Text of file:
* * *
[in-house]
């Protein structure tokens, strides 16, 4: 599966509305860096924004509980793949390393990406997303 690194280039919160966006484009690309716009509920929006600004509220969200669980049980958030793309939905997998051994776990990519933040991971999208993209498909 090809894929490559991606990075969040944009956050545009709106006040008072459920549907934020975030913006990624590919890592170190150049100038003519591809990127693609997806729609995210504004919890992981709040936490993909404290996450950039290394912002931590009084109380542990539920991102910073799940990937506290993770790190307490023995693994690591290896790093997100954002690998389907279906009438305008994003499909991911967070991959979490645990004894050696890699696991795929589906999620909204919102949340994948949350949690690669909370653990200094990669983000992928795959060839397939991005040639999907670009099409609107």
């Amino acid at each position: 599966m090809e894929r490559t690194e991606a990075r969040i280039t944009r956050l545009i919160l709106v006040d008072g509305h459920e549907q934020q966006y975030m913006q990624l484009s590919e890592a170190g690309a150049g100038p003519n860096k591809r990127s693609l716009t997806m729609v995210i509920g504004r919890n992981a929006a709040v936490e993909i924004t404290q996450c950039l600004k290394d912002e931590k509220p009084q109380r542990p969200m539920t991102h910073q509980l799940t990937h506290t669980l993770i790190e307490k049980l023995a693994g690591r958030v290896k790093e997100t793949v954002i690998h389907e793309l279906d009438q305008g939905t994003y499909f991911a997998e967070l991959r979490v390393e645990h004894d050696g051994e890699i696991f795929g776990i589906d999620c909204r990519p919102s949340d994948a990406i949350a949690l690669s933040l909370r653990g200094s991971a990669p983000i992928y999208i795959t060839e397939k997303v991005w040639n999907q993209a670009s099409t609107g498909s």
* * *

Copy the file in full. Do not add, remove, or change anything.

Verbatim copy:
[in-house]
């Protein structure tokens, strides 16, 4: 599966509305860096924004509980793949390393990406997303 690194280039919160966006484009690309716009509920929006600004509220969200669980049980958030793309939905997998051994776990990519933040991971999208993209498909 090809894929490559991606990075969040944009956050545009709106006040008072459920549907934020975030913006990624590919890592170190150049100038003519591809990127693609997806729609995210504004919890992981709040936490993909404290996450950039290394912002931590009084109380542990539920991102910073799940990937506290993770790190307490023995693994690591290896790093997100954002690998389907279906009438305008994003499909991911967070991959979490645990004894050696890699696991795929589906999620909204919102949340994948949350949690690669909370653990200094990669983000992928795959060839397939991005040639999907670009099409609107």
């Amino acid at each position: 599966m090809e894929r490559t690194e991606a990075r969040i280039t944009r956050l545009i919160l709106v006040d008072g509305h459920e549907q934020q966006y975030m913006q990624l484009s590919e890592a170190g690309a150049g100038p003519n860096k591809r990127s693609l716009t997806m729609v995210i509920g504004r919890n992981a929006a709040v936490e993909i924004t404290q996450c950039l600004k290394d912002e931590k509220p009084q109380r542990p969200m539920t991102h910073q509980l799940t990937h506290t669980l993770i790190e307490k049980l023995a693994g690591r958030v290896k790093e997100t793949v954002i690998h389907e793309l279906d009438q305008g939905t994003y499909f991911a997998e967070l991959r979490v390393e645990h004894d050696g051994e890699i696991f795929g776990i589906d999620c909204r990519p919102s949340d994948a990406i949350a949690l690669s933040l909370r653990g200094s991971a990669p983000i992928y999208i795959t060839e397939k997303v991005w040639n999907q993209a670009s099409t609107g498909s």